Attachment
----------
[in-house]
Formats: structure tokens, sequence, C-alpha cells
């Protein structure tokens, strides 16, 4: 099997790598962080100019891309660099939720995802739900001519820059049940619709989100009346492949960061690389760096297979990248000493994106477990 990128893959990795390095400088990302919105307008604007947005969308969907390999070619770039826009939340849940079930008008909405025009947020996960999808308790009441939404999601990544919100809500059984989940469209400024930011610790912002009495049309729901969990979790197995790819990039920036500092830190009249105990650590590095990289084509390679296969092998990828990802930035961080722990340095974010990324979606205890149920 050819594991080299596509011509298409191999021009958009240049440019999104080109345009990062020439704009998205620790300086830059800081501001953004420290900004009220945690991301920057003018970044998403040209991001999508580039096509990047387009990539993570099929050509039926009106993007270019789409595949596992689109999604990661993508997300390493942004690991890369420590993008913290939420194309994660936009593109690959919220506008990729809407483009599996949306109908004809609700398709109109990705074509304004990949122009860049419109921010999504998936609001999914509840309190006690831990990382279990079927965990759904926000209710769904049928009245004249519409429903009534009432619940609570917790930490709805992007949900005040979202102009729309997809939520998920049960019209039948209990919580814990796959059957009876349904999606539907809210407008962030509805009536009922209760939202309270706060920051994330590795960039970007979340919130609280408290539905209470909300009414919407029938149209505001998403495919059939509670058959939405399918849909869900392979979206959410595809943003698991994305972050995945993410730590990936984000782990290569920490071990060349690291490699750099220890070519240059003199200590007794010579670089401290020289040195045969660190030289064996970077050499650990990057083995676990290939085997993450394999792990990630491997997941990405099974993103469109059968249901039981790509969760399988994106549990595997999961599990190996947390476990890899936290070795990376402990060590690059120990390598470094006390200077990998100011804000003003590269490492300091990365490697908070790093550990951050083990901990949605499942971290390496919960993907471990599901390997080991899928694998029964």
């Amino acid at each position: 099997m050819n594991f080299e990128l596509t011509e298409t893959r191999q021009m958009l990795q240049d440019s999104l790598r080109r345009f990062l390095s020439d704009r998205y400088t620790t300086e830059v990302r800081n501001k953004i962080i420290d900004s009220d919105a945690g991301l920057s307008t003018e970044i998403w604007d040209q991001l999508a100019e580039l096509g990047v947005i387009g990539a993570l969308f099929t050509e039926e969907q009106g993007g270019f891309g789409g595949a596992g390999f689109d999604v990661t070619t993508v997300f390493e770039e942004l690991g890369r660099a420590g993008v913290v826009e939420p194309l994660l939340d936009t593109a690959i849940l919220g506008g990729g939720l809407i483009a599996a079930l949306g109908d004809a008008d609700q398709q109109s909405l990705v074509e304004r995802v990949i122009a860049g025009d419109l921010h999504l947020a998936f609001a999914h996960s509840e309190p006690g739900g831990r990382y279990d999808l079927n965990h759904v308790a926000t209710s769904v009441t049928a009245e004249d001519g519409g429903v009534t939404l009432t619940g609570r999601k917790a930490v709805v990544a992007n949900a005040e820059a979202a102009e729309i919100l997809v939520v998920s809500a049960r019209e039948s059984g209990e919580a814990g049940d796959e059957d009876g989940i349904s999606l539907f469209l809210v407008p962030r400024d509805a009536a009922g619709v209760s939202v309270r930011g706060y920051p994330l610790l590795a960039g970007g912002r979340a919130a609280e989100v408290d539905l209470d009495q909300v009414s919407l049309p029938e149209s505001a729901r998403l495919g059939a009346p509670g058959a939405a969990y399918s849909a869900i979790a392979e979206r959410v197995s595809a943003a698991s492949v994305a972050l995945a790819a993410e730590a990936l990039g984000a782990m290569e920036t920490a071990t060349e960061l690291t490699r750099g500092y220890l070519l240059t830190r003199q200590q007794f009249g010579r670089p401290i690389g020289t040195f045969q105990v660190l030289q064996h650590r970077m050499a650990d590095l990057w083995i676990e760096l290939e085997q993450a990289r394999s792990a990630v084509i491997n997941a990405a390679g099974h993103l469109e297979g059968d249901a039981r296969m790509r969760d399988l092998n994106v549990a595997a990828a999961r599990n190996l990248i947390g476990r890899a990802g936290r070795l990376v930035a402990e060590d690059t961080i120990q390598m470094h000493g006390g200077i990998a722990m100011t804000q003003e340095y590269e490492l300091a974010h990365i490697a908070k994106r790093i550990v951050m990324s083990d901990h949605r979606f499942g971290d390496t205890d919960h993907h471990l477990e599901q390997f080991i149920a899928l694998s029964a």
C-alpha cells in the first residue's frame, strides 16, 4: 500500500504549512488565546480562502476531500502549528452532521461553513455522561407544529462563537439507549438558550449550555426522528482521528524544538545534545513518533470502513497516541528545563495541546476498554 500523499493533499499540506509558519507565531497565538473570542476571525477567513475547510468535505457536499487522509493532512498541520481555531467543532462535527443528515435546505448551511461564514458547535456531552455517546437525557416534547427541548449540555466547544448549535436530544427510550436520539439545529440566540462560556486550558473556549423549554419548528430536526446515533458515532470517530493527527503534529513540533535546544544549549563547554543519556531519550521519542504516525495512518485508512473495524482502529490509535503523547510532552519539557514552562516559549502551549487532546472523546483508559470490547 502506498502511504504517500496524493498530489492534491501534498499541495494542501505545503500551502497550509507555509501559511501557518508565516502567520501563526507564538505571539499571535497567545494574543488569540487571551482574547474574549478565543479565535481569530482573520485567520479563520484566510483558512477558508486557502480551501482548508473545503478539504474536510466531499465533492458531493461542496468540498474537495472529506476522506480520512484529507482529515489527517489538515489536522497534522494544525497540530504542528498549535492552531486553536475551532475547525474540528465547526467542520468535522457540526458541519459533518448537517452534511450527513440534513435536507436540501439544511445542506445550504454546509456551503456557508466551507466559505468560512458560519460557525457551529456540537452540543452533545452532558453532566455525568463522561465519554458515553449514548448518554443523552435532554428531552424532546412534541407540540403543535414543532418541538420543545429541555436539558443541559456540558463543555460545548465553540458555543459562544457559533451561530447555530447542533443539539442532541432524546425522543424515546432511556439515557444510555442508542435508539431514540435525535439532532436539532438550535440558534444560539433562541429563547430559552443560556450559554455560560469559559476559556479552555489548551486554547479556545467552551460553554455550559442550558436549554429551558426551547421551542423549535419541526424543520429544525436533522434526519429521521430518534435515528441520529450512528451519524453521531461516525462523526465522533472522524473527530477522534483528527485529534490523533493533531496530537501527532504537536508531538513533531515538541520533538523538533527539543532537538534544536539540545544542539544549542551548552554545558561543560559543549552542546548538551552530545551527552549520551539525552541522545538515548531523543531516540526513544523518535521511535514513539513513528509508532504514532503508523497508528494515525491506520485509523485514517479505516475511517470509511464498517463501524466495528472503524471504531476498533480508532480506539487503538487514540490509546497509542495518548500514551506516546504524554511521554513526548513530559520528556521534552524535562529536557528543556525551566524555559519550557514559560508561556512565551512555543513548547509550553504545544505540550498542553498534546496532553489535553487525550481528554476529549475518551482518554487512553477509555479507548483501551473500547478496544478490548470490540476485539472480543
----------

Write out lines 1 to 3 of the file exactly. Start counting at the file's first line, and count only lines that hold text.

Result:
[in-house]
Formats: structure tokens, sequence, C-alpha cells
């Protein structure tokens, strides 16, 4: 099997790598962080100019891309660099939720995802739900001519820059049940619709989100009346492949960061690389760096297979990248000493994106477990 990128893959990795390095400088990302919105307008604007947005969308969907390999070619770039826009939340849940079930008008909405025009947020996960999808308790009441939404999601990544919100809500059984989940469209400024930011610790912002009495049309729901969990979790197995790819990039920036500092830190009249105990650590590095990289084509390679296969092998990828990802930035961080722990340095974010990324979606205890149920 050819594991080299596509011509298409191999021009958009240049440019999104080109345009990062020439704009998205620790300086830059800081501001953004420290900004009220945690991301920057003018970044998403040209991001999508580039096509990047387009990539993570099929050509039926009106993007270019789409595949596992689109999604990661993508997300390493942004690991890369420590993008913290939420194309994660936009593109690959919220506008990729809407483009599996949306109908004809609700398709109109990705074509304004990949122009860049419109921010999504998936609001999914509840309190006690831990990382279990079927965990759904926000209710769904049928009245004249519409429903009534009432619940609570917790930490709805992007949900005040979202102009729309997809939520998920049960019209039948209990919580814990796959059957009876349904999606539907809210407008962030509805009536009922209760939202309270706060920051994330590795960039970007979340919130609280408290539905209470909300009414919407029938149209505001998403495919059939509670058959939405399918849909869900392979979206959410595809943003698991994305972050995945993410730590990936984000782990290569920490071990060349690291490699750099220890070519240059003199200590007794010579670089401290020289040195045969660190030289064996970077050499650990990057083995676990290939085997993450394999792990990630491997997941990405099974993103469109059968249901039981790509969760399988994106549990595997999961599990190996947390476990890899936290070795990376402990060590690059120990390598470094006390200077990998100011804000003003590269490492300091990365490697908070790093550990951050083990901990949605499942971290390496919960993907471990599901390997080991899928694998029964």